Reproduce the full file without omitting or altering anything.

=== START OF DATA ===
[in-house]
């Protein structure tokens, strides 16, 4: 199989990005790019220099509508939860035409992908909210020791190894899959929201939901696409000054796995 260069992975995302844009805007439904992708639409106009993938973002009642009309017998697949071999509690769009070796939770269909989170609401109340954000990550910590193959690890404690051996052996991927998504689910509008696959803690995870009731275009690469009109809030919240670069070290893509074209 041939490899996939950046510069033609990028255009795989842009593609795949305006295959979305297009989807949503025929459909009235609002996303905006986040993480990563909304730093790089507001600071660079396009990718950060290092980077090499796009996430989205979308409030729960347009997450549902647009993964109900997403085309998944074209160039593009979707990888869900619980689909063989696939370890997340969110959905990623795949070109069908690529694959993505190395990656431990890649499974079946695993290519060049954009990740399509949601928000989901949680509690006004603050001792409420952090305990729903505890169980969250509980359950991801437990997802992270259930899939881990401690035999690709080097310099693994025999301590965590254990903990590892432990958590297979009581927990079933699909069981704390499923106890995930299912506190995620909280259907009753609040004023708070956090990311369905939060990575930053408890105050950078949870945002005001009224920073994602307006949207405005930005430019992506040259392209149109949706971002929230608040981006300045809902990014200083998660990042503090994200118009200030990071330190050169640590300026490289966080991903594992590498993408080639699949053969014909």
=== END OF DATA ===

[in-house]
């Protein structure tokens, strides 16, 4: 199989990005790019220099509508939860035409992908909210020791190894899959929201939901696409000054796995 260069992975995302844009805007439904992708639409106009993938973002009642009309017998697949071999509690769009070796939770269909989170609401109340954000990550910590193959690890404690051996052996991927998504689910509008696959803690995870009731275009690469009109809030919240670069070290893509074209 041939490899996939950046510069033609990028255009795989842009593609795949305006295959979305297009989807949503025929459909009235609002996303905006986040993480990563909304730093790089507001600071660079396009990718950060290092980077090499796009996430989205979308409030729960347009997450549902647009993964109900997403085309998944074209160039593009979707990888869900619980689909063989696939370890997340969110959905990623795949070109069908690529694959993505190395990656431990890649499974079946695993290519060049954009990740399509949601928000989901949680509690006004603050001792409420952090305990729903505890169980969250509980359950991801437990997802992270259930899939881990401690035999690709080097310099693994025999301590965590254990903990590892432990958590297979009581927990079933699909069981704390499923106890995930299912506190995620909280259907009753609040004023708070956090990311369905939060990575930053408890105050950078949870945002005001009224920073994602307006949207405005930005430019992506040259392209149109949706971002929230608040981006300045809902990014200083998660990042503090994200118009200030990071330190050169640590300026490289966080991903594992590498993408080639699949053969014909």